A plan to close Lake Street beside the County Judicial Center may not go as smoothly as local officials had envisioned, since it is facing opposition from neighborhood residents.
William Cartmell of Upton Heights told the Lebanon City Council Tuesday night that he and his neighbors oppose the closing of Lake Street between Baddour Parkway and Rogers Avenue, which has been proposed so that the land the street runs on can be traded to the county.
No one in Upton Heights, including the director of public housing, has been notified of the city and county's plans to exchange property and close Lake Street, Cartmell told the councilors and Mayor Philip Craighead.
He brought a petition with a page and a half of signatures from area residents, and said he has only started collecting names. "Older people use that street to walk to the store," he said. "Church people use it to get home after church."
Vital for emergency vehicles?
Cartmell also said that Lake is the only street leading into Upton Heights that is wide enough for fire trucks and other emergency vehicles.
The mayor told him no notice has been sent yet to area residents because the issue isn't even on the City Council agenda yet.
City Engineer Jeff Baines told Cartmell after the meeting that there would have to be two readings of an ordinance and a public hearing on it before any changes could be made, and that his department wants other streets coming into the area widened and improved before this one could be closed.
The issue first came up at Monday night's County Commission meeting, where the commissioners voted 23-0 on first reading, with District 20 Commissioner Annette Stafford abstaining, to trade other property with the City of Lebanon for Lake Street.
The county is offering its Old Court House property on the southwest corner of the City Square for Lake Street. But the county commissioners only voted, in essence, to make the offer to trade - their vote was conditional on the city accepting the deal.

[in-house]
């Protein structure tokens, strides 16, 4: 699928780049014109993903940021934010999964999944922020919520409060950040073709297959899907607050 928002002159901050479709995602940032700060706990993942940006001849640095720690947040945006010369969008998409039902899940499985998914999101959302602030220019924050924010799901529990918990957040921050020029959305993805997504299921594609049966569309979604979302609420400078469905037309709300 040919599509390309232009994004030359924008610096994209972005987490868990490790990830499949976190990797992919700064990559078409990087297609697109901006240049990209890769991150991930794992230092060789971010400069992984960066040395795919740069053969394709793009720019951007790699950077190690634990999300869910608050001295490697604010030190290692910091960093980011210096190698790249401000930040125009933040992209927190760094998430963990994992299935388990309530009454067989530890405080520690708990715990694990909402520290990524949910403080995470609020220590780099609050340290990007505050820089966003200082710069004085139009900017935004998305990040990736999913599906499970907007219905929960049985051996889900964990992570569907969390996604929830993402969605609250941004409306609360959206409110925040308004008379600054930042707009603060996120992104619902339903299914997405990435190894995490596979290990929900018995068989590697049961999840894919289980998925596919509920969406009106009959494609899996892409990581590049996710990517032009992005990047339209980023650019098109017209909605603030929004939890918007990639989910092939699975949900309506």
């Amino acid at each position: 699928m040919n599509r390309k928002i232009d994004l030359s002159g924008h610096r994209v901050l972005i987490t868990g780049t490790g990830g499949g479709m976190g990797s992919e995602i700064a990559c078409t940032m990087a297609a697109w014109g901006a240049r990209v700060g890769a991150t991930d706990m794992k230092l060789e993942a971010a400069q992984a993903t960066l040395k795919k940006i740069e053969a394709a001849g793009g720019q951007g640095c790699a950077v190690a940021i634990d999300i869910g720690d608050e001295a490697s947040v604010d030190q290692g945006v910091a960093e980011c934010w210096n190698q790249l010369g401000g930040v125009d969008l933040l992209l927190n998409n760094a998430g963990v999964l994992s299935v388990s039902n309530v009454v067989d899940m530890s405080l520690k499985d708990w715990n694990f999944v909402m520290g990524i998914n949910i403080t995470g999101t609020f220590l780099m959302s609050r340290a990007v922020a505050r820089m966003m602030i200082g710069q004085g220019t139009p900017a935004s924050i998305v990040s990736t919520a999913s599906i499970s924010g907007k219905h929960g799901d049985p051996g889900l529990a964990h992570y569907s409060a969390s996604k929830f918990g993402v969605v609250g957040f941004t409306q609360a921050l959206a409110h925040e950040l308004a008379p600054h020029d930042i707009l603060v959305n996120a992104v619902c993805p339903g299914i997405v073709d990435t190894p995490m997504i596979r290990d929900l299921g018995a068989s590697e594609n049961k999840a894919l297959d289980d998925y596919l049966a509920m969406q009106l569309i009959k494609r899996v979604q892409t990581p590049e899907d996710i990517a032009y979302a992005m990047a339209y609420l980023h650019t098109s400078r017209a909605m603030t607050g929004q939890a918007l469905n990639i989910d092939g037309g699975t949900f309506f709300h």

The trade would allow the county - which already owns the land on both sides of Lake Street - to use the street property to expand parking or, possibly, to expand the Judicial Center itself.
Rezoning also opposed
The City Council also heard protests Tuesday night against a rezoning request to change 5.64 acres at 4206 Leeville Pike from R-1A - the lowest density residential - to B-3, or restricted business.
Resident Tom Murphy told the council, "If we mix commercial with residential, it will deter growth."
Chrissy Nixon agreed. "We want homes, not commercial there," she said. Other residents speculated about what possible motive the owner might have in asking for a zoning that allows gas stations, drive-ins, boat and marine storage and a wide variety of other commercial development.
In the end, Councilor Bernie Ash - who represents Ward 4 where the property is located - asked to have the decision deferred until the first meeting in February so he can study it further and report back to the council.
Ash was also named by the mayor to represent the council on the Lebanon Planning Commission, with the council unanimously approving.
Warmath named mayor pro tem
Ward 6 Councilor Kathy Warmath was nominated for mayor pro tem by Craighead and approved by the council by a vote of 5-1. Ward 5 Councilor Tick Bryan voted no, saying, "I won't vote for someone for mayor pro tem that I wouldn't vote for, for mayor."
Council unanimously passed, on second reading, the change of zoning from B-1 local business to B-3 that Sonic Drive-In at 524 W. Main requested to allow the drive-in to expand.
Council also approved, on second reading, the purchase of nine new police cars and a used one-ton flatbed dump truck as a replacement vehicle at the Public Works Department.
Council approved, on first reading, certificates of compliance for Southern Spirits Discount Liquor and Wine at 1150 Sparta Pike and E. High Wine and Liquor at 126 E. High St.
The council also voted unanimously, on first reading, to transfer $6,000 to a fund to pay the city's contribution to natural gas for the Veterans' Memorial Flame.
Writer Connie Esh may be contacted at firstname.lastname@example.org.